We have all known for a long time that it is difficult to convince yourself to do what is good, right, and salutary. None of us wants to go on a diet, engage in a regimen of regular exercise, work hard at our jobs, marriages, and families, or a thousand other things generally good for us. The same is true when it comes to confessing our sins. Who among us delights in admitting the worst about ourselves is the truth about ourselves? I know I don't. We excuse and justify and ignore in order to preserve us from the indignity of saying the words a poor, miserable sinner. But saying those words are the key to receiving the unfettered mercy of God who forgives the sinner, reclaims the lost, restores the unworthy, and rejoices with all of heaven over just one in whom humility and faith win out over pride and unbelief.
In the same way, however, the hardest person to convince of the rightness of something we neither like nor desire is yourself. Whether it is waking up and preparing yourself and family to be in the Lord's House on the Lord's Day or singing the hymn you do not enjoy or praying for as long as 30 seconds or reaching into your wallet to give to the Lord the tithes and offerings that are His due, we are hard to convince. Even when the cause is just and right and we know it in our minds, we fight against it with our hearts.
In my parish we have less than 100 people in a building that seats 400 and yet some inside we cannot social distance far enough and are staying home from worship. We have a masked service in which 30 people are in a space that seats 400 and still some balk at attending. We have masks at every entrance and hand sanitizers throughout the building and every other pew roped off, but still people are sure that it is not safe to gather therein. We have had less than 4 cases known to have come from contact in the church building over 11 months with literally thousands in worship, Bible study, Sunday school, and every other usual activity but some insist upon saying the church is full of COVID. Pastors have emailed and called and visited any who wish to be visited and still there are those who will not come and do not want us to come either. We have seen some of those folks heading into Wal-Mart or out of Kroger or at gas stations or a hundred other places where people go to do the essential business of life but they cannot or will not come to Church for in-person worship. While some of those who are staying away are faithful in prayer and the financial support of the congregation, many of those are people we have not heard from for months and about whom we know little. It sometimes seems to be exactly the way some wish it to be.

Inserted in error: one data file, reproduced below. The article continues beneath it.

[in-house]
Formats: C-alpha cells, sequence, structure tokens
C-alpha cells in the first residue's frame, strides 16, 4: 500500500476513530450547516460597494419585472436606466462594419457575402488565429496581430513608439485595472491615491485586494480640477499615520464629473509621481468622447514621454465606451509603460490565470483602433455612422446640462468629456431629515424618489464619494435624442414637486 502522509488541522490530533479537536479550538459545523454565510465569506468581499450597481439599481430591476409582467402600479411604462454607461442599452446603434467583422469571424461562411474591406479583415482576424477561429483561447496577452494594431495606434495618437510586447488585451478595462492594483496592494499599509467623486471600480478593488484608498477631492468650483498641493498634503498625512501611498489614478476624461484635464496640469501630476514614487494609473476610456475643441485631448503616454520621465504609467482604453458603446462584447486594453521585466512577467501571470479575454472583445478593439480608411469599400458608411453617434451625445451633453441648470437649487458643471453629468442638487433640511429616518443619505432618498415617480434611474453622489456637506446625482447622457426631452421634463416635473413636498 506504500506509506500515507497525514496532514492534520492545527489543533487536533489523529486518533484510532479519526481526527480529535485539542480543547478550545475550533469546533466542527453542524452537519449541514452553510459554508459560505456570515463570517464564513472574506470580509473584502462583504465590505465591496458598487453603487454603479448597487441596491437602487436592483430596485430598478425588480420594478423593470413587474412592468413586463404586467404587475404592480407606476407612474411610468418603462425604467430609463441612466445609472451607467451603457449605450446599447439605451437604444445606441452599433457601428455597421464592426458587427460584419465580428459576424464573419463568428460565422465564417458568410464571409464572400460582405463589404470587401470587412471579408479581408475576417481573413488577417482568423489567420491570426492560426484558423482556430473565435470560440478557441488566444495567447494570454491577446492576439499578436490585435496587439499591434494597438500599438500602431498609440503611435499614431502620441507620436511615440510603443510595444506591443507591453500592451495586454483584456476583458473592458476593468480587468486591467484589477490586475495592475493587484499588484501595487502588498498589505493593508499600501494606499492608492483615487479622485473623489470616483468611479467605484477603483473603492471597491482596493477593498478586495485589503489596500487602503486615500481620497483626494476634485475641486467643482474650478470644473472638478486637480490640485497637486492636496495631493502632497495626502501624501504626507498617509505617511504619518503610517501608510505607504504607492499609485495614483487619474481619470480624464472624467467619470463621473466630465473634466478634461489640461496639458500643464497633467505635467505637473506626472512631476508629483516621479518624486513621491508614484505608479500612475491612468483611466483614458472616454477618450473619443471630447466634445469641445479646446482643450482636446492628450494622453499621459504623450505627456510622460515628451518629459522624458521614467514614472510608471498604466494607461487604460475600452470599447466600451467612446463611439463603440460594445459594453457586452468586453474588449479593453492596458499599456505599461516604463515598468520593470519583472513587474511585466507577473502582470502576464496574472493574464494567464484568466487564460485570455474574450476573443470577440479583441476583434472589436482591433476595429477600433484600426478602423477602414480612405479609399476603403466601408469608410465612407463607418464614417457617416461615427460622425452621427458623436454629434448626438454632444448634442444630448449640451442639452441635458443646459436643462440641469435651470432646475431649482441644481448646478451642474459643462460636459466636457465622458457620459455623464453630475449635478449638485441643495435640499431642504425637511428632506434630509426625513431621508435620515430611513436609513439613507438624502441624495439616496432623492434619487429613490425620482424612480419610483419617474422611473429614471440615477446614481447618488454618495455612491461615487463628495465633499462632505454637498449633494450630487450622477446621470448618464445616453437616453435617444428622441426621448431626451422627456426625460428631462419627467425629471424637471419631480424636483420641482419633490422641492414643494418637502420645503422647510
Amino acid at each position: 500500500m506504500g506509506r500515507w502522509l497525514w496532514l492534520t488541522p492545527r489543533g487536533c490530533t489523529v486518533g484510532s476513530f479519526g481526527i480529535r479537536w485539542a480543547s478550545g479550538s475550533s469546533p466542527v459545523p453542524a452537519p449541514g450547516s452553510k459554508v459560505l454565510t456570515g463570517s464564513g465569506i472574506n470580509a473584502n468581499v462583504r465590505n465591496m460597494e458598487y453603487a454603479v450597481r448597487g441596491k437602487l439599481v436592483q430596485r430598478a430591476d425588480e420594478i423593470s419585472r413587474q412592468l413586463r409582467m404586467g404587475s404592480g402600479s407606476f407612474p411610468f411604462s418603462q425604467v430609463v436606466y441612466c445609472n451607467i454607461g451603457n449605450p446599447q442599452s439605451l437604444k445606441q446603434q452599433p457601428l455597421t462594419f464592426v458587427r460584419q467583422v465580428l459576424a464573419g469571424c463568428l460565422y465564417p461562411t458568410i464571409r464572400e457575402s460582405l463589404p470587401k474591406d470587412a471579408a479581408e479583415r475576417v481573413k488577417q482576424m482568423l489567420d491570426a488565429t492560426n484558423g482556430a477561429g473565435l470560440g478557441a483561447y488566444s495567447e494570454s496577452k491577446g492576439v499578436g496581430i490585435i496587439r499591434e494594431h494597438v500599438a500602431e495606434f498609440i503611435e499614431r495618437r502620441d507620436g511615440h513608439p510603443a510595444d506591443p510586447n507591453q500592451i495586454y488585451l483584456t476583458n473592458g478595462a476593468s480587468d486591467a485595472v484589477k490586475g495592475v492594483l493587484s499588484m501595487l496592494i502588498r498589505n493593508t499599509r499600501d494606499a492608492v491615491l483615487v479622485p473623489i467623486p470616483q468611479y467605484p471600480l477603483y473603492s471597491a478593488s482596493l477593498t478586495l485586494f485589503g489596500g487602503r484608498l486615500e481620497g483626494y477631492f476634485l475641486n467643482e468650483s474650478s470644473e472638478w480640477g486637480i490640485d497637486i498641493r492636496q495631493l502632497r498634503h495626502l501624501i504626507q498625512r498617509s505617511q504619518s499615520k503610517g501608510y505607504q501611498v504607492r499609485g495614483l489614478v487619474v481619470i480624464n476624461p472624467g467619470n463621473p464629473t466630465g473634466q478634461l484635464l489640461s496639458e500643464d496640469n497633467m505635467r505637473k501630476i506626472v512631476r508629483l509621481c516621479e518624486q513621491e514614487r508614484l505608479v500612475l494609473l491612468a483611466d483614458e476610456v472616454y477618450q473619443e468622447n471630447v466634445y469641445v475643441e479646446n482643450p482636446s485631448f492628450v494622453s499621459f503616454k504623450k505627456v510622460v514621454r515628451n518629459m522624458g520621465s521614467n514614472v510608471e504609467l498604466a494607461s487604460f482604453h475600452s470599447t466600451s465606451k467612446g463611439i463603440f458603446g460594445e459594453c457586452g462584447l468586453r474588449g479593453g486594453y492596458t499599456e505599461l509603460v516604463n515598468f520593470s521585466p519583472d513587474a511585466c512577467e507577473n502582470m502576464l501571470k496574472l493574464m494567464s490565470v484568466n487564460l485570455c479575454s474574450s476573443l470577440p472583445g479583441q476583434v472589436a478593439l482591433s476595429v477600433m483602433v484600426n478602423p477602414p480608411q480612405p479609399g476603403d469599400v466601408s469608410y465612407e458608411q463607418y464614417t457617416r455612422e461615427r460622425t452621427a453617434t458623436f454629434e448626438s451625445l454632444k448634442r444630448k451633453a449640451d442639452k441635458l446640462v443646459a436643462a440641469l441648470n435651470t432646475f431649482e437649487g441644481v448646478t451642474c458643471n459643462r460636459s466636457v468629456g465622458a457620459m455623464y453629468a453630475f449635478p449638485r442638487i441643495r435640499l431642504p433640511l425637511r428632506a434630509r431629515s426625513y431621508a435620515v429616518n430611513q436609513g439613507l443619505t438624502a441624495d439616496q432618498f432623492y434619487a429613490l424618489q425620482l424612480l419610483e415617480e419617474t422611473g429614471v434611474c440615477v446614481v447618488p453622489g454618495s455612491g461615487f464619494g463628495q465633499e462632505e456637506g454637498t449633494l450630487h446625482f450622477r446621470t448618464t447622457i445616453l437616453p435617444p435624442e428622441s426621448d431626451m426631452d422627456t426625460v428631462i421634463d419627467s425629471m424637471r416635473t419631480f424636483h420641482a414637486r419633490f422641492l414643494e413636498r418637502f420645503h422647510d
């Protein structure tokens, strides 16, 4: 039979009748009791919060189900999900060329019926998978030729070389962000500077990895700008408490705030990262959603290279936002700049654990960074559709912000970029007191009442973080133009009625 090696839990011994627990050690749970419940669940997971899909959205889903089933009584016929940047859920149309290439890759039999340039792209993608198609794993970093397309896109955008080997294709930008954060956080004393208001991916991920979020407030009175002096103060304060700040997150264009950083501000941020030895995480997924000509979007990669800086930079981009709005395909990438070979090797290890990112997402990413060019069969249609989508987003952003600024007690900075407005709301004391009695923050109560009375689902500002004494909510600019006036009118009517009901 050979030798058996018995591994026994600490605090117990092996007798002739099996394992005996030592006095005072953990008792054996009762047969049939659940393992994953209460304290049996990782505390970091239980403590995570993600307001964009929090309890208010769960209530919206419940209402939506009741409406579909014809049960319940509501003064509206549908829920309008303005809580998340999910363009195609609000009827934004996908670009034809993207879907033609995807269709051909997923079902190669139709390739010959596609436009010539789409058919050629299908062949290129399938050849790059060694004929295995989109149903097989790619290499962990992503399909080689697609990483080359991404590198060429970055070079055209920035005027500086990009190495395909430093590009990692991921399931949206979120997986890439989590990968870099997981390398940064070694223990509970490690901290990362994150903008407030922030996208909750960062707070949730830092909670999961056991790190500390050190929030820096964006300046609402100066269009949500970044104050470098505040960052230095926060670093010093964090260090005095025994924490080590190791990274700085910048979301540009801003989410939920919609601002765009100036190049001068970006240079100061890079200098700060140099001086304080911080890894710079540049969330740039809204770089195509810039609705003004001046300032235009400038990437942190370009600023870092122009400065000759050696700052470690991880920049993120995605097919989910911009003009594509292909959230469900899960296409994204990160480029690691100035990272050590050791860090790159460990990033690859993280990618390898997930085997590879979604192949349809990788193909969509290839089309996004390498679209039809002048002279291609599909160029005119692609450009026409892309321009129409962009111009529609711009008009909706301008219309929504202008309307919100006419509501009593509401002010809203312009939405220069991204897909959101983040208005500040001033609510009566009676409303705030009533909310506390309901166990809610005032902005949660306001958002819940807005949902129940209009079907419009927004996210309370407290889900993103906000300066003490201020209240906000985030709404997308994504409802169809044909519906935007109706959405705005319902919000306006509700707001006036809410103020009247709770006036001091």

Your pastors plead for you to come or to allow us to come. While there have been times when God's people have had to go without the benefit of His Word preached or the Holy Sacrament of His Body and Blood, this is not one of them. We can, if we want, hear the word with ears that listen to what our eyes see and we can, if we desire, receive the Lord's Body and Blood and still be safe. It is not a choice we have to make between safety and being in God's House and receiving His gifts. But even if we choose not to attend, the consequences of our choice will linger on in us. Having once given up the habit of preparing and heading our to the Lord's House on the Lord's Day, we will have to relearn this habit again at some point in time or else we will surrender more than a presence to the demons of corona virus. Having once learned to live our lives from week to week without coming together in the Lord's House, we will have to relearn not only what we are missing but why it matters. Having taught our spouses and children that Sunday is just another day, it will not be easy to teach them anew that Sundays we gather in Church before we do anything else. Having once turned on a screen and watched worship as a spectator from afar, it will be hard to see the need to be there in person or to recall what it is that we are not getting at home before a screen.
We say what we are doing is to protect our lives and the lives of those around us. But the one enduring fruit of this pandemic will be a smaller number of people gathered in most churches and more names on a list of those who once were numbered among us. In this, we will have failed whatever test such an affliction might bring. For if the result of the pandemic is a weaker and smaller Christianity, how can we not say that this was the devil's work and we his willing co-conspirators. I say this not because I want it to be true but because I fear it will be true and it will be the truth we passed on to our children.
“But saying those words are the key to receiving the unfettered mercy of God…” Is it true that the “unfettered mercy of God” is “fettered” before we say those words?
Peace and Joy!
George A. Marquart
Post a Comment